(Opinion): Unmasking Senator Saliu Mustapha’s Data Breach: A Demand for Answers – Atunde Ahmed

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By Atunde Olarewaju Ahmad

Leading by example has always been the opposite of the principle by which Nigerian politicians operate. Following the recent convocation of graduates by the University of Ilorin, many of the graduates and alumna of the university came to know of an infringement on our data rights. Senator Saliu Mustapha, representing Kwara Central, sent an unsolicited broadcast message in which he congratulated the recent graduates. The message has ignited a firestorm of outrage and indignation among recent graduates from the University of Ilorin.

Since the messages broke out, there have been questions left unanswered, and one of them is “Where did Senator Mustapha or his agents get our data, and by what authority?” This is not only a breach of data privacy but also a challenge to the fundamental rights of the Nigerian people. It is a breach of trust on the part of the university if the management is unable to unlink itself from this case of right infringement.

Today’s world is being dominated by the use of digital tools, and as such, the talk of data privacy is not the talk of stand-up comedians; it is an unequivocal right. Safeguarding the personal information of individuals is not just a moral imperative but also a legal obligation for public officials. It is a right guaranteed by the Nigerian Data Protection Act. According to KPMG Nigeria, the overall objective of the act is to safeguard the fundamental rights and freedoms and the interests of data subjects as enshrined in the Constitution of Nigeria. It will not come as a surprise to me if Salihu Mustapha and his legislative aids fail to answer any question of constitutional law.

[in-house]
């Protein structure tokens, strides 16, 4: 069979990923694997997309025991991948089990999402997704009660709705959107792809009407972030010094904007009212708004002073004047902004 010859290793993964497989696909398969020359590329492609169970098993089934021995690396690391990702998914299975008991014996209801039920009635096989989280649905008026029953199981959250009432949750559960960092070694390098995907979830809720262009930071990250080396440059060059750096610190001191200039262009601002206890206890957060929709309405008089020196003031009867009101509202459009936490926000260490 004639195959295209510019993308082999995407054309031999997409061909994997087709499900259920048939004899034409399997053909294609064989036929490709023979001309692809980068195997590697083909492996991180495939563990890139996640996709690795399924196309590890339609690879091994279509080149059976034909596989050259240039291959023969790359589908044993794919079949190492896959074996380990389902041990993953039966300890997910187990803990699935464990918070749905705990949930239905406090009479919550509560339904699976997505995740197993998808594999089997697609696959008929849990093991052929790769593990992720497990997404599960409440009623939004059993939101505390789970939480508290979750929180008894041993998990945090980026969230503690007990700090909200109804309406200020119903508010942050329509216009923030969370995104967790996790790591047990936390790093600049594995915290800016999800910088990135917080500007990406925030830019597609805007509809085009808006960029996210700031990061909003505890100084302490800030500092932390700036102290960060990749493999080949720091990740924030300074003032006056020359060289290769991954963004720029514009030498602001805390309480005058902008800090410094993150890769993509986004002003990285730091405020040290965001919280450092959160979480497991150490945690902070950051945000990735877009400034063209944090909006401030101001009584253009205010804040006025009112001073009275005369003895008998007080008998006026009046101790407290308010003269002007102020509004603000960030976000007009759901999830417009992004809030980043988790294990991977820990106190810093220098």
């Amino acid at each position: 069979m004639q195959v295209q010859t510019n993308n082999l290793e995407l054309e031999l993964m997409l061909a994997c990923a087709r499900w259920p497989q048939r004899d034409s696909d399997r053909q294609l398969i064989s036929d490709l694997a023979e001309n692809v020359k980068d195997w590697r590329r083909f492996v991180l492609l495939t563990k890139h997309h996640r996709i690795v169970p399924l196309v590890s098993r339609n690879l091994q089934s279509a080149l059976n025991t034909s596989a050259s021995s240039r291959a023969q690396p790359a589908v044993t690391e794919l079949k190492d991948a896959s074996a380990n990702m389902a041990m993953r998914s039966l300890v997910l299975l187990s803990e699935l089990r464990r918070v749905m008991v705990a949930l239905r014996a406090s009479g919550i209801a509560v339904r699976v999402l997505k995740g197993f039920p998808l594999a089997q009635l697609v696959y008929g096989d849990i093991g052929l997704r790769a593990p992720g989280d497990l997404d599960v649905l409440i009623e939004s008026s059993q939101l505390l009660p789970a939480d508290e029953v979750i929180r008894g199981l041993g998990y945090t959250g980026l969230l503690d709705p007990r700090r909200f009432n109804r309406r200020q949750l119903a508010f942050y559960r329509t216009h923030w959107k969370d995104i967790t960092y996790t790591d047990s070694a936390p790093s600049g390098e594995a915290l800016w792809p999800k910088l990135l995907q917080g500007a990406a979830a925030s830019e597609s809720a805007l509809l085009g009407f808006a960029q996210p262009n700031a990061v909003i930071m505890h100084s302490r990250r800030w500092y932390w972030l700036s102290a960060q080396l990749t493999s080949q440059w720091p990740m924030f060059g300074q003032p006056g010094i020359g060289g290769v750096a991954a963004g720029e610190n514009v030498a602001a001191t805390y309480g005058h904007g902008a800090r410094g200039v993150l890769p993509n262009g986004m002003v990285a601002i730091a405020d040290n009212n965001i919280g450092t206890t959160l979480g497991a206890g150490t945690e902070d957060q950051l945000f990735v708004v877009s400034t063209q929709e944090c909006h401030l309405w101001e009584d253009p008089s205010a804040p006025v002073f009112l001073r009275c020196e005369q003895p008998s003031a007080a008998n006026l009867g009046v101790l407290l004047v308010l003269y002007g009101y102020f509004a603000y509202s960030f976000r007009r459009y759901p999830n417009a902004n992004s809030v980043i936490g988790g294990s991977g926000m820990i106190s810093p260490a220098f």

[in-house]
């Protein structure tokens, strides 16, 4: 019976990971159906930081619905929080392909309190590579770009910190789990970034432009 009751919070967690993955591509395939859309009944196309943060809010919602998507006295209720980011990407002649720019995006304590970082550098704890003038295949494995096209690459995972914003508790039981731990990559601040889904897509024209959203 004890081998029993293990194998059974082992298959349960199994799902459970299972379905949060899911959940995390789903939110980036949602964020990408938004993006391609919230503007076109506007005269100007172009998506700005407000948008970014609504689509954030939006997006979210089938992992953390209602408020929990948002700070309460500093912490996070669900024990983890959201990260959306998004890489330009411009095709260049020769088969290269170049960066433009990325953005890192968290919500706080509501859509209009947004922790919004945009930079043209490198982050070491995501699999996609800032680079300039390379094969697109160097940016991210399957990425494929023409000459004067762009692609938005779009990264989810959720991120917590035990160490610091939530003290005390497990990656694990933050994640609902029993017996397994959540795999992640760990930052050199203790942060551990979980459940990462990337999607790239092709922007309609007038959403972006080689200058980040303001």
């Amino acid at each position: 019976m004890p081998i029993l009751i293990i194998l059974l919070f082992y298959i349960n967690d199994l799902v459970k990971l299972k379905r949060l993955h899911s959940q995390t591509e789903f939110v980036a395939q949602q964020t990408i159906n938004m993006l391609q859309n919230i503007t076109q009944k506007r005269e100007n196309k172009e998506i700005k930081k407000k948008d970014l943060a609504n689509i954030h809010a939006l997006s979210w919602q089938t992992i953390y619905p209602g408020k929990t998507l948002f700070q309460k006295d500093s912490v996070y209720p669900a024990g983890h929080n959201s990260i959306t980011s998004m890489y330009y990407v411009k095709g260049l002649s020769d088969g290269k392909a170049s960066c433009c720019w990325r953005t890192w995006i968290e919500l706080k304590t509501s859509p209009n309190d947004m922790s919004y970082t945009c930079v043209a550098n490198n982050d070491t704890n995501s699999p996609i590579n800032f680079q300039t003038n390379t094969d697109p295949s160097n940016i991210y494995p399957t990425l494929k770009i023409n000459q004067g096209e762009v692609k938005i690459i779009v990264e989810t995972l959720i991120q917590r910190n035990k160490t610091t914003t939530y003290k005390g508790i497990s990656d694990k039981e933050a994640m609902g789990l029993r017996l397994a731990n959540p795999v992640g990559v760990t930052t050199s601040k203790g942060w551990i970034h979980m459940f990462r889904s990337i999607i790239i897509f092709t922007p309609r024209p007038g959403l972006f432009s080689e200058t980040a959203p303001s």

This is not the first time Salihu Mustapha and his cohorts will be blind to the data rights of Nigerians. It started with unsolicited calls and SMS in the period before the election. There was also a broadcast message used to spam recent graduates of the Nigerian law school on the occasion of the call-to-bar ceremony. This is a veil being pulled from the face of a flagrant data breach. This situation forces us to confront the uncomfortable question, “How did Senator Mustapha come into possession of our personal data, and what justifies his appropriation of it without consent or authorization?”
Is it not possible that the data has been collected as a subject of monetary transactions? Let us assume that that is not the case. The incident involving Senator Mustapha is not a solitary transgression but part of a global crisis.

The commercialisation of personal data has turned the violation of privacy into a thriving industry, perpetuating an environment where privacy is routinely disregarded. Data breaches, massive hacking scandals, and the unauthorized procurement of personal data have become an alarming norm, jeopardizing individuals’ privacy, data security, and their very liberty.

Persons, whoever they are, must be held accountable for violating data rights if we are to avoid a situation where Nigeria’s data landscape turns into a profit-driven industry. Senators and other public leaders must be held accountable for their deeds and not shielded from the consequences of the laws they swore to enforce. Data subjects should always have control over the use of their personal data, and any intentional or inadvertent data breaches should result in severe penalties.

Going back to the core focus of this piece; Senator Turaki, there are questions to be answered. “Where did Senator Saliu Mustapha and his agents obtain our data from?” and “What authority do they have to invade our privacy?” These are questions not to be left unanswered.

This is a demand for transparency and a request for the safeguarding of the data privacy rights of every Nigerian.

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